“In March [2019], Hezbollah’s leader, Hassan Nasrallah, went on TV and made a public appeal for donations,” Hook said. “Hezbollah has placed piggy banks in grocery stores and in retail outlets seeking the spare change of people.”

“Budget cuts” have made it harder of Hezbollah to pay its Syrian Civil War veteran jihadists a bonus they had come to expect, al-Arabiya noted.

In the beginning of the Middle East wing of the pandemic in March, Hezbollah immediately developed a publicity blitz in Lebanon, promising ambulances, hand sanitizers, and medical care. The party had just come off a 2019 in which many of the naiton’s youth had turned against it, organizing large protests demanding a more representative government. By February, given Hezbollah’s ties with Iran, even Lebanese celebrities were openly accusing Hezbollah of bringing the virus to their country.

“Only because we don’t want to upset Hezbollah, we don’t stop Iran flights. On top of all that, they tell us not to panic!” Elissa, a Lebanese pop star, opined.

Al-Arabiya cited a study by the Middle East Policy Center that estimates Hezbollah commands a sprawling healthcare system within Lebanon including “at least three hospitals, 12 health centers, 20 infirmaries, and 20 dental clinics,” largely created to help its jihadists engage in wartime activities in Syria and Iraq.

“Hezbollah says it is turning the organizational might it once deployed to fight Israel or in the civil war in neighboring Syria to battle the spread of the virus pandemic in Lebanon,” the Associated Press reported at the time, noting that Hezbollah was restructuring hospitals used to treat wounded jihadis for coronavirus patients.

In April, Ha’aretz reported that Hezbollah held a parade of 100 ambulances and medical teams affiliated with the terrorist group to galvanize popular support. It also made sure to invite friendly journalists to witness how it was refurnishing medical assets for the Chinese coronavirus “war,” as leader Hassan Nasrallah branded it. Iranian government outlets like PressTV regularly posted content celebrating the jihadist organization. Nasrallah also repeatedly accused the United States of fabricating coronavirus data, branding President Donald Trump and his administration “the worst liars.”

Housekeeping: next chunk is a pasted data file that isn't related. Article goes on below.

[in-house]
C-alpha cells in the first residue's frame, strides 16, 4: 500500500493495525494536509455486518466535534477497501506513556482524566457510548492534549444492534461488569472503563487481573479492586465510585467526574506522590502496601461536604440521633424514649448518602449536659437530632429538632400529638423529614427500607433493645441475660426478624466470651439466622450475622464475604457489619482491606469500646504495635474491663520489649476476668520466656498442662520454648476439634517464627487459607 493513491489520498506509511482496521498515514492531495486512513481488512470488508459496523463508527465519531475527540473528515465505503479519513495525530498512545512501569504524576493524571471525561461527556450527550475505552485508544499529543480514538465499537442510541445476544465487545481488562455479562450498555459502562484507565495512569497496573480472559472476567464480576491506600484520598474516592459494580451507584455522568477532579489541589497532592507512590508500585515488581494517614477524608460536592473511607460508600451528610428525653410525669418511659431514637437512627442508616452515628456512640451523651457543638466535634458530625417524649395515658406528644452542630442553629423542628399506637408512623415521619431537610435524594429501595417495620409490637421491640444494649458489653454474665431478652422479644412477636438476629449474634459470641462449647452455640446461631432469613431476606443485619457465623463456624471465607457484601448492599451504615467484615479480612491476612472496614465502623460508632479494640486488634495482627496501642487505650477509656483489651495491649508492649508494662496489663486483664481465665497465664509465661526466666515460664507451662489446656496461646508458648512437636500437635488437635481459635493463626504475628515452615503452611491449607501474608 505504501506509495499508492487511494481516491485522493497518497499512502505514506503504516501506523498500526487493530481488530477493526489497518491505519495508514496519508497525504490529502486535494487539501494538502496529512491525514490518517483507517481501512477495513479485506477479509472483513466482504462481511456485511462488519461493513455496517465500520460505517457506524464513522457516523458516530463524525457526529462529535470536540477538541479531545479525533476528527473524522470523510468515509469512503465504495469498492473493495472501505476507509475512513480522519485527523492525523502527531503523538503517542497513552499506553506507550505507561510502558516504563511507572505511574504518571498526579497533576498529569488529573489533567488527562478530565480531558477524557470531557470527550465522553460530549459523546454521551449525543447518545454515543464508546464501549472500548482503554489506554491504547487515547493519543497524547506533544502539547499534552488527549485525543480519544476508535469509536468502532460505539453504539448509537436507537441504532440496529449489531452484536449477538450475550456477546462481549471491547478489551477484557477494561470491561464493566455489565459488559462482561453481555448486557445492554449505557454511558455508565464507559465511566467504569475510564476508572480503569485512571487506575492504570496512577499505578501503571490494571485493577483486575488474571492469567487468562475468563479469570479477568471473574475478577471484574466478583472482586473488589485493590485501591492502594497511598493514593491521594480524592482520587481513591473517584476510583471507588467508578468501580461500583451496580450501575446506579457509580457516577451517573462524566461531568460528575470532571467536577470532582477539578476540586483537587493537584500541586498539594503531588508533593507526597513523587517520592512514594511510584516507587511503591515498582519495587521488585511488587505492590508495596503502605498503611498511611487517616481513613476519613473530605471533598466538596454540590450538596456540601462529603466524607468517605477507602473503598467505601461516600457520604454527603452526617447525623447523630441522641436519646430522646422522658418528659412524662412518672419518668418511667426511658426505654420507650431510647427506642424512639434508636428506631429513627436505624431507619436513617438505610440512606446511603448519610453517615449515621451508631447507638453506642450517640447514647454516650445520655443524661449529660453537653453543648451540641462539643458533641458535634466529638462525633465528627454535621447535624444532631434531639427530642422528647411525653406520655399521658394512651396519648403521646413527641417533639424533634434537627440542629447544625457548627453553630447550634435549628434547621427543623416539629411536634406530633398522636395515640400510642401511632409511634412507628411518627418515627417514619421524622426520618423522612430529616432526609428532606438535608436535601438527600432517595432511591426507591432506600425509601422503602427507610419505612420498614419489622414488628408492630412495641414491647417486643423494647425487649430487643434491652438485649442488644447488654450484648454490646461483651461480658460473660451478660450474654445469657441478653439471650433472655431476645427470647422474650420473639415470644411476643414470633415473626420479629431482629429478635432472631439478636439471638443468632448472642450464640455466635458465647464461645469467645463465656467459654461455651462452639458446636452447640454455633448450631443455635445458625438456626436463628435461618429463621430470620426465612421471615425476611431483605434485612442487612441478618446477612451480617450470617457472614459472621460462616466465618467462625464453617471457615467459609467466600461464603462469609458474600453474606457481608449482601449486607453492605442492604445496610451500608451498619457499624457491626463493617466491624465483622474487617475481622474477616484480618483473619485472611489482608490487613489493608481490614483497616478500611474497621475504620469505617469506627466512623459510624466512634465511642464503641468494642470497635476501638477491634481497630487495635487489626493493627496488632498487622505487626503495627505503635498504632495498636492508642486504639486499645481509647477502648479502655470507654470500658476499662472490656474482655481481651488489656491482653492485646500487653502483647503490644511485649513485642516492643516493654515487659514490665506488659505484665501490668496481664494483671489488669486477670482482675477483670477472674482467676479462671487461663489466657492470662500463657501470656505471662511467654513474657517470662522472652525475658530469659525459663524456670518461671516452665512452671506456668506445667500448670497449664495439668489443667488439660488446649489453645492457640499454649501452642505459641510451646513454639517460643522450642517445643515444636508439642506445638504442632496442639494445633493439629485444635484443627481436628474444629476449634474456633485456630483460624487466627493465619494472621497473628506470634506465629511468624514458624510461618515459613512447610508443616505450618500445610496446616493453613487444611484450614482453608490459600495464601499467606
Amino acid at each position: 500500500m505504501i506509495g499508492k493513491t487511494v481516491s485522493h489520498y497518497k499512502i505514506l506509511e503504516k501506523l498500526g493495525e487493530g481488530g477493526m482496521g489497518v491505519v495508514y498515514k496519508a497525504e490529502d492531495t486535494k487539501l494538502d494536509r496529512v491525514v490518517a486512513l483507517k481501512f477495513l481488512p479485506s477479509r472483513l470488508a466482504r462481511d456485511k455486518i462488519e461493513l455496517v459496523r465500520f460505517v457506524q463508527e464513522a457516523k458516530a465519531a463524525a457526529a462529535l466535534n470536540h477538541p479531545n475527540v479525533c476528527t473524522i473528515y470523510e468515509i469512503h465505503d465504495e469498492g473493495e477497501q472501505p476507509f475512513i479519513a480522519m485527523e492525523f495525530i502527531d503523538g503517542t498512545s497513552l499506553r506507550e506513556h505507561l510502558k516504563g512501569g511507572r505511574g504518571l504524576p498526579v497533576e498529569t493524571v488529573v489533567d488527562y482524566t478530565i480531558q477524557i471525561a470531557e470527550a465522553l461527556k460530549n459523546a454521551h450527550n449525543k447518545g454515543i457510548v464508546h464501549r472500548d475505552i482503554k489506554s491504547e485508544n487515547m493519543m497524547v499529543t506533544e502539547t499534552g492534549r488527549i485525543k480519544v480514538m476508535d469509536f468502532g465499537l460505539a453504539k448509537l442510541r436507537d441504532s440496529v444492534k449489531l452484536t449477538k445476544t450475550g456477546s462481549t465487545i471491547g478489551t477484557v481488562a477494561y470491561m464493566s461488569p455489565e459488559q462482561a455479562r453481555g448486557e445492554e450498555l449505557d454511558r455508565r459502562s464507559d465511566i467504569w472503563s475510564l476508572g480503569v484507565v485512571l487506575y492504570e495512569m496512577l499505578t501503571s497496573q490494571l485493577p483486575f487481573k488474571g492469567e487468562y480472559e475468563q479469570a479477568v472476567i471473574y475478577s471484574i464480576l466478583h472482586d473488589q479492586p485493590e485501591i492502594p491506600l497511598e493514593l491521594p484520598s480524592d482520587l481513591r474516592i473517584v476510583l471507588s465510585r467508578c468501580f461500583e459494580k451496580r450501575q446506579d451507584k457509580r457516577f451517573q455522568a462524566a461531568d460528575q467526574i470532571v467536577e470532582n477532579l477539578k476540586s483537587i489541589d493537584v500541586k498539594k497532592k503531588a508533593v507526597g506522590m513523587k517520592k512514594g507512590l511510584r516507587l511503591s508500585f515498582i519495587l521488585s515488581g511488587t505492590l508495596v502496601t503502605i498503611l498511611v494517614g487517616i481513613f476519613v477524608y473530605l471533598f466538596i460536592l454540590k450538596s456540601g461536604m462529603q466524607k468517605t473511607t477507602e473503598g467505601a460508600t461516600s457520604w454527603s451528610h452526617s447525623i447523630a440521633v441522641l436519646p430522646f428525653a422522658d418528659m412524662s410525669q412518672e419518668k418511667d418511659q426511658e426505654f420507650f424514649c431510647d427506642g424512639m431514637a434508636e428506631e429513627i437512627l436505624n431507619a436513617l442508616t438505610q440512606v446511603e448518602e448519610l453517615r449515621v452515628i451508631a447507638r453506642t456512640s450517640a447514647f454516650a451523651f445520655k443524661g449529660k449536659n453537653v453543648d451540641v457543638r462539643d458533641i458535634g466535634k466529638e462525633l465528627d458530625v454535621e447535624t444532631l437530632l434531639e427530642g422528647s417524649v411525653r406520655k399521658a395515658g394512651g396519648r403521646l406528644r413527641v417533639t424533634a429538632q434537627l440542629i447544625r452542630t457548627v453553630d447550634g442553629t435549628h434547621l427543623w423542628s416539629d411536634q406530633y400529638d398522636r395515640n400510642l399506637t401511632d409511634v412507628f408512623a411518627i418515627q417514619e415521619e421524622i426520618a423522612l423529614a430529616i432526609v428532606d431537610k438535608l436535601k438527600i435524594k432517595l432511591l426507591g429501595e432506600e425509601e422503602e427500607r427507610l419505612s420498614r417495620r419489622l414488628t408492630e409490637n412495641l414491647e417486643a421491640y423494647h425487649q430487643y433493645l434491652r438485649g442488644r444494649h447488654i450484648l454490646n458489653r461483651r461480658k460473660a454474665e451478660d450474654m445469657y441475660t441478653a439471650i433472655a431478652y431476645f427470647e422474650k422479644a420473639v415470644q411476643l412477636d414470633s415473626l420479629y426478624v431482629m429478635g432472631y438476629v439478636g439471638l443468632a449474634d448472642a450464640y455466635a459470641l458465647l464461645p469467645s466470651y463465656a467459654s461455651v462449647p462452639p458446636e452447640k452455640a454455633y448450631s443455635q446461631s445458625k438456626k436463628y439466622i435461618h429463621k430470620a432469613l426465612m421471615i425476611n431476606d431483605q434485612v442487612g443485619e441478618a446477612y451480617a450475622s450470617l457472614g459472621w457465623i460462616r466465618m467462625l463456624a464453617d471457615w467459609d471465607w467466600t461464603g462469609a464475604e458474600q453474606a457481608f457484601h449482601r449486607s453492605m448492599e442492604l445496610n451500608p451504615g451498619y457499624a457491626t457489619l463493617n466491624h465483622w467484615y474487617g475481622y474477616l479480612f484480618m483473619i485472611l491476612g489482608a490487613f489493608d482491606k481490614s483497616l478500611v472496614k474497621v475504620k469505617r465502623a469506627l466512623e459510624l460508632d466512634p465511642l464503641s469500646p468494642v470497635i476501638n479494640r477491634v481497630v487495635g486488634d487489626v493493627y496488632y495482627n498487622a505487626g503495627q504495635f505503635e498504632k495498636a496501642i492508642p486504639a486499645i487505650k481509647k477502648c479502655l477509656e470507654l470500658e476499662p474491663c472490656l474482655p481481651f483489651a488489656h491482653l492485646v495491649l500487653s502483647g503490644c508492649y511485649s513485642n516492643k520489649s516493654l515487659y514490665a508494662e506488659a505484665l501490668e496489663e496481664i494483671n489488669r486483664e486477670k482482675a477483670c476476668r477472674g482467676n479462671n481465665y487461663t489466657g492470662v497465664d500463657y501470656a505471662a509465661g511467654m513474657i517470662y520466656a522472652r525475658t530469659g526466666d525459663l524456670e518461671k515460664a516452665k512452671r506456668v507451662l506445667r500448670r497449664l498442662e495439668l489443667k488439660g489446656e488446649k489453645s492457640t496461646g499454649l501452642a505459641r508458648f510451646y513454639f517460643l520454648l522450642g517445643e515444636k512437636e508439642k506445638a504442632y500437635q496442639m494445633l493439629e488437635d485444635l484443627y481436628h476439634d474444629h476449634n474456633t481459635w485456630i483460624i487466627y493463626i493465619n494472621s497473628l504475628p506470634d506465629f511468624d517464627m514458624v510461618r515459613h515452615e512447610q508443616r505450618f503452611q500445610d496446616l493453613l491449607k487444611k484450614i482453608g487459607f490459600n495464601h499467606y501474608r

“For Hezbollah, COVID-19 is more than an illness: It’s also an opportunity to amass more political power, especially as one of its representatives, Dr. Hamad Hasan, also heads the Public Health Ministry,” the Israeli newspaper reported.

Last year’s protests in Lebanon have returned despite coronavirus “social distancing” measures. Hundreds took the streets of Tripoli this week after police killed a protester, participating in one of many events demanding the government do more to prevent the collapse of the country’s already precarious economy. The protests turned violent on Tuesday as participants used Molotov cocktails and rocks to attack police.

Lebanon has, at press time, documented 725 cases of Chinese coronavirus and 24 deaths.

 

Follow Frances Martel on Facebook and Twitter.